When Russian hackers compromised data from Sony in a targeted attack in November of 2014, it was evident that they were clever enough in their methods to infiltrate giant corporations' through several employees. With such a leak in information at Sony, during the time and controversy spiraling out of control over the release of the movie "The Interview," the hackers didn't get the attention that they probably thought they deserved. Now, it turns out that the same Russian hackers have retained the ability to steal information from the Sony network.
It is one thing to learn from your mistakes and make the appropriate corrective actions so the same mistake won't be made again. On the other hand, it is probably a very bad idea to continue life doing the same thing that you know will yield the same negative outcome. We are not to say Sony is at fault for hackers still retaining access to their system. Basically, it seems the clever Russian hackers, one identified as Yama Tough and known by the FBI, managed to contact an individual in the Sony attack who provided him with files that were not to be included in the data leaks by sources with access to the Sony document dumps during the attack.
At the time of the November 2014 attack on Sony Pictures Entertainment (SPE) at their offices in Culver City, CA, a message from a group claiming to be Guardians of Peace (GoP) was displayed on computer screens at the Sony office. The message demanded money in exchange for keeping the stolen information private. Later after the initial attack, all information on available data storage units connected to the infiltrated computers was wiped clean.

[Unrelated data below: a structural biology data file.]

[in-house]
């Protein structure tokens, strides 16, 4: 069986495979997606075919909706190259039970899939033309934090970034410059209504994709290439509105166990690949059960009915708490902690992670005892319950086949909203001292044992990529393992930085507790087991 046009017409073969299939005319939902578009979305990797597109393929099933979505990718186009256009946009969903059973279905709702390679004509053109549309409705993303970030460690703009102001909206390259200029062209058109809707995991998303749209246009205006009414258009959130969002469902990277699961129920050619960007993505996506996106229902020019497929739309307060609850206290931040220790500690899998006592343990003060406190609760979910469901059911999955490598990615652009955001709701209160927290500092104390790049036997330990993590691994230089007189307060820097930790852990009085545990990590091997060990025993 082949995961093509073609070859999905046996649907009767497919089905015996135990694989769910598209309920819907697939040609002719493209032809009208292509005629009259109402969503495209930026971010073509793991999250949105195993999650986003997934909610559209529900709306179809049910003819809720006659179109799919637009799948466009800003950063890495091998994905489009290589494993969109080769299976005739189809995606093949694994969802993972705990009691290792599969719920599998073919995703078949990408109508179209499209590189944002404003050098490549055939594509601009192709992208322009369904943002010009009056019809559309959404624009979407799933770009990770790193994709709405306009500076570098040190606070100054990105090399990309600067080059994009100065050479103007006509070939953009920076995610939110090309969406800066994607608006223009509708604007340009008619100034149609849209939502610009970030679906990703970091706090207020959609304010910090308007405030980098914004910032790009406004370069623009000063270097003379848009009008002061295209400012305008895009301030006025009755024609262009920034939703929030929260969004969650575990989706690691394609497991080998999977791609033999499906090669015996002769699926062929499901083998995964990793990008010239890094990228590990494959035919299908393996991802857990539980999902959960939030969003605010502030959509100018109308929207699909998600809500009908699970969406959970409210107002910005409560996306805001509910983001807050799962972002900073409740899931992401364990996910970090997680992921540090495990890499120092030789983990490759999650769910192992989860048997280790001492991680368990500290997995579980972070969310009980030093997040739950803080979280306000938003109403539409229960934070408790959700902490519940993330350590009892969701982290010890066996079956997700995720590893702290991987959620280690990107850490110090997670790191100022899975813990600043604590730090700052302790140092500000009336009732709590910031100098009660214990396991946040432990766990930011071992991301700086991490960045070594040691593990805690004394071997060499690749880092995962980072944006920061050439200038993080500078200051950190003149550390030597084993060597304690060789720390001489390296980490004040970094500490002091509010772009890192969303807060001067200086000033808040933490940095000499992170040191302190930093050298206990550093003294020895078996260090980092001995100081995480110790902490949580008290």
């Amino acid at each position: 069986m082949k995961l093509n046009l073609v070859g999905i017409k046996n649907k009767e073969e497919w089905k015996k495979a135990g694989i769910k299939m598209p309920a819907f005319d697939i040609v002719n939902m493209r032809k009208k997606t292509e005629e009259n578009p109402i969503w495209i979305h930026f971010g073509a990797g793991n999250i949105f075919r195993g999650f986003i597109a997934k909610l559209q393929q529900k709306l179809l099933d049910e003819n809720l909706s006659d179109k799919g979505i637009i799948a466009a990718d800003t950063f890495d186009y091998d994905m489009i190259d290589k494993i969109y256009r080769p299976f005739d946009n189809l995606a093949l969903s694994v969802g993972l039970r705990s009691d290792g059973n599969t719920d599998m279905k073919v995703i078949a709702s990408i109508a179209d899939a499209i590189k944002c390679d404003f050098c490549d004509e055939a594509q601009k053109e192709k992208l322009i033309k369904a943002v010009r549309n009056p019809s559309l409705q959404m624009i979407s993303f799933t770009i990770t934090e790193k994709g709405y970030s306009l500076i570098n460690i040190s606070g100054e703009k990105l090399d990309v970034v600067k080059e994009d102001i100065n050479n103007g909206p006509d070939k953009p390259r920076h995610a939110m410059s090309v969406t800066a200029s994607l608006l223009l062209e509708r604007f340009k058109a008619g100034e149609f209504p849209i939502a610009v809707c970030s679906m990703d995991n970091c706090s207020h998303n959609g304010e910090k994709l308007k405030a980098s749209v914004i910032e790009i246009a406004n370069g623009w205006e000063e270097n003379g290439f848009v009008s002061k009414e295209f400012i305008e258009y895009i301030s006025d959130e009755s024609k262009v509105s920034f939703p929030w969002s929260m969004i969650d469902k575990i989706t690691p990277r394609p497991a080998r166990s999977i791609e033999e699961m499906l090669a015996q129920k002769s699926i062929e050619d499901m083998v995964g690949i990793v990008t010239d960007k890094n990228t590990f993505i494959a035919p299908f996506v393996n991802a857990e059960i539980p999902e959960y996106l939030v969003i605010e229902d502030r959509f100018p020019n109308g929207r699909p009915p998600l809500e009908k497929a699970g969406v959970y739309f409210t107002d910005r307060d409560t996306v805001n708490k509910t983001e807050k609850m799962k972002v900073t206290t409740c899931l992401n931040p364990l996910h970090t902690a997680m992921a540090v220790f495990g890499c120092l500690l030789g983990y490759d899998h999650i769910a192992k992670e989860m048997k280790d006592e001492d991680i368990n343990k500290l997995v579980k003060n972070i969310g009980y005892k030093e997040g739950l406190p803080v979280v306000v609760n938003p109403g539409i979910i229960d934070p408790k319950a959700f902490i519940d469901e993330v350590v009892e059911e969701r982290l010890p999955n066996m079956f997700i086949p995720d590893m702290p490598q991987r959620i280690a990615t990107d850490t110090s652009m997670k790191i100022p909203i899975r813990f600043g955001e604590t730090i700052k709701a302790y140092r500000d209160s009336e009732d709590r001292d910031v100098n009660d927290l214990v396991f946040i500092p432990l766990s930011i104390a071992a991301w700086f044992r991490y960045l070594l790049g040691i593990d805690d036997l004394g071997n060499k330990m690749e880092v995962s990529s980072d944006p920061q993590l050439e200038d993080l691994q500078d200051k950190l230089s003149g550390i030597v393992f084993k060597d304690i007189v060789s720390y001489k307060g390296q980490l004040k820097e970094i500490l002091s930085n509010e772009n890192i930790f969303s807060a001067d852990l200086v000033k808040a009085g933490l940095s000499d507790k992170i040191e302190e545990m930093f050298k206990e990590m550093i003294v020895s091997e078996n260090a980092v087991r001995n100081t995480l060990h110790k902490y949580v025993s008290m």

As we knew months ago, the attack on Sony was successful due to an effective spear-phishing method that targeted Sony employees mostly in Asia and Russia. The malware utilized at the time was a remote access Trojan or Remote Access Tool (RAT). Such a malware threat is usually void of a signature and embedded within a PDF file evading any detection by antivirus software. The threat could execute and open up a backdoor on the compromised system, which it did in several cases of the hackers contacting Sony employees.
Information is now being made light of by security firms that Sony may very well be still vulnerable to attacks, as hackers may still have the ability to disperse information already gathered. Sony already took measures to harden security after the incident. However, researchers believe that hackers may not have full access to the network, but they still could access certain computers or email accounts of a select number of Sony employees.
The perpetual bread crumbs that hackers usually leave behind on attacks like these have lead the FBI to believe that the attack initiated by the North Korean Government, which as you know, expressed their disapproval for SPE's release of the movie "The Interview." Still, to this date, specific details of the attack are still left unanswered as to the definitive identity of the hackers. What we do know, is another attack on Sony is feasible and could be in the works as we speak.